In the Netherlands, a 2011 campaign demanded free tap water in restaurants. Those that provide it can be recognised by a sticker on the window. (Dutch links.)
Belgium has no law regulating it (Dutch link).
Spain does not mandate it, though restaurants generally provide free water:
Water is frequently served without a specific request, and is normally
charged for--unless it's included in your menu del dia. If you would
like free tap water instead of bottled water, request "agua del grifo"
(water from the tap). However, not all restaurants will offer this and
you may be forced to order bottled water.
Germany does not legally mandate free tap water. Restaurant owners are free to decide what drinks to serve and what to charge for them. (German links.)
In England and Wales, it is mandatory if you sell alcohol:
Condition 3. Free Tap Water for Customers
Many premises already offer free tap water. This condition means that all premises have to give customers tap water for free if they ask for it. This helps people to space out their drinks and not become intoxicated quickly, which reduces the risk of crime and disorder occurring.
The tap water you provide should be suitable for drinking and must be provided where reasonably available.
What is meant by “reasonably available” is a question of fact; for example, it would not be reasonable to expect free tap water to be available in premises for which the water supply had temporarily been lost because of a broken mains supply.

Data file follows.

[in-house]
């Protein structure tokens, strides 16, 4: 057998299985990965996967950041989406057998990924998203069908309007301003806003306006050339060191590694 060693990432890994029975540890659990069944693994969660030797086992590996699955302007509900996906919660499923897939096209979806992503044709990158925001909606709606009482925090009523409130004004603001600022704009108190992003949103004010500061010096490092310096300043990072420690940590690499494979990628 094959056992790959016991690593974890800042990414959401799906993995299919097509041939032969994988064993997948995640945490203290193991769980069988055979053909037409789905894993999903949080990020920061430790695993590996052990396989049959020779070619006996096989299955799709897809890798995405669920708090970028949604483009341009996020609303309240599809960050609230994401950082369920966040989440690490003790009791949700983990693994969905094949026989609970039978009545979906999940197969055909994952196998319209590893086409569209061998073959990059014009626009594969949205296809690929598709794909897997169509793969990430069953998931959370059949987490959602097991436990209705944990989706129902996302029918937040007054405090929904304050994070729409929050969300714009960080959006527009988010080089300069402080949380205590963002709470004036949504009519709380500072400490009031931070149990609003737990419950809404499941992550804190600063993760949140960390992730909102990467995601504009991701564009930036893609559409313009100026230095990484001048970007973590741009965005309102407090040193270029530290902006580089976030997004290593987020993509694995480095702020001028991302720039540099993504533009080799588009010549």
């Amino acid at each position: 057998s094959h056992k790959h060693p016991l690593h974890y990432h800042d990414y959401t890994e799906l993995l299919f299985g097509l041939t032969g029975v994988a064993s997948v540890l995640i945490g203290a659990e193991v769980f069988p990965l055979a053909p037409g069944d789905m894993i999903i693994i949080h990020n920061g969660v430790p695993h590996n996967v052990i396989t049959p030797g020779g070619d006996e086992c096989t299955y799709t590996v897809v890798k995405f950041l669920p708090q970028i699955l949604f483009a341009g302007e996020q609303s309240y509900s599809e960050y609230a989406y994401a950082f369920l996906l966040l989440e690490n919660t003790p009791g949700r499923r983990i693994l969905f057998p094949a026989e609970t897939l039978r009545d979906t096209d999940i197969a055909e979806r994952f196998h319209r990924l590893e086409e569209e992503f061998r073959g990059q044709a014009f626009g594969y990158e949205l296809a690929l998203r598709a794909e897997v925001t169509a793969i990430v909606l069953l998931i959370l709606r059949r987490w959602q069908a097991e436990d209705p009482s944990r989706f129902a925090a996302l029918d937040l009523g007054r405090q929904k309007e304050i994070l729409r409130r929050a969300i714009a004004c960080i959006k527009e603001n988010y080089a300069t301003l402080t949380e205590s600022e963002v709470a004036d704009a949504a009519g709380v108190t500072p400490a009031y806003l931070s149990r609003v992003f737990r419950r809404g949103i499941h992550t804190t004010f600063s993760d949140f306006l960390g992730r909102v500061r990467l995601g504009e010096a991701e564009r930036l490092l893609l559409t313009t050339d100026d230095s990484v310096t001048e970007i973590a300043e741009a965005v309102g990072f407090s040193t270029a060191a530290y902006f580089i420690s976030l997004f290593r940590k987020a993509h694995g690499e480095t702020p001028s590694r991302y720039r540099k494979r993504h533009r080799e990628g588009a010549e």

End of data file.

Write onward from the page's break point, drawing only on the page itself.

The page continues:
The same goes for Scotland. The 2005 Licensing Act mandates requires:
(2) Tap water fit for drinking must be provided free of charge on request.
In New South Wales since 2004:
It is mandatory to have free drinking water available to patrons at all times liquor is sold or supplied in licensed venues.
In Victoria since 2010:
licensed venues that supply alcohol for
consumption on-site are required to provide free drinking water to their
Exemptions may be granted upon request.
In South Australia, the Liquor Licensing Act 1997 does not require it, but in the City of Adelaide there is a goodwill (voluntary) Adelaide Liquor Licensing Accord which covers it.
Licensed premises in Queensland are required by law "to provide drinking water to their patrons for free or at a reasonable cost."
The Liquor Regulation 2002 has been amended to include a requirement for licensees to make drinking water available to patrons free of charge or at a reasonable cost. For example, a glass of tap water should not cost more than a glass of soft drink.
The Northern Territory's Liquor Act does not specify water must be provided.
In Western Australia since 2007:
Section 115A of the Liquor Control Act 1988 (“the Act”) requires that the licensee must ensure that
water suitable for drinking is provided, free of charge, at all times when liquor is sold and supplied
for consumption on the licensed premises. The penalty for non-compliance: in the case of a
licensee - $10 000; and in the case of a manager - $4 000.
Wherever prices of drinking water are unregulated, it is still rare to be charged for tap water at restaurants and bars, though it's common at self-service beverage fountains (e.g. convenience stores).
States requiring free water at all restaurants:
States only requiring free water where alcohol is served:
States with no known regulations: Alabama, California.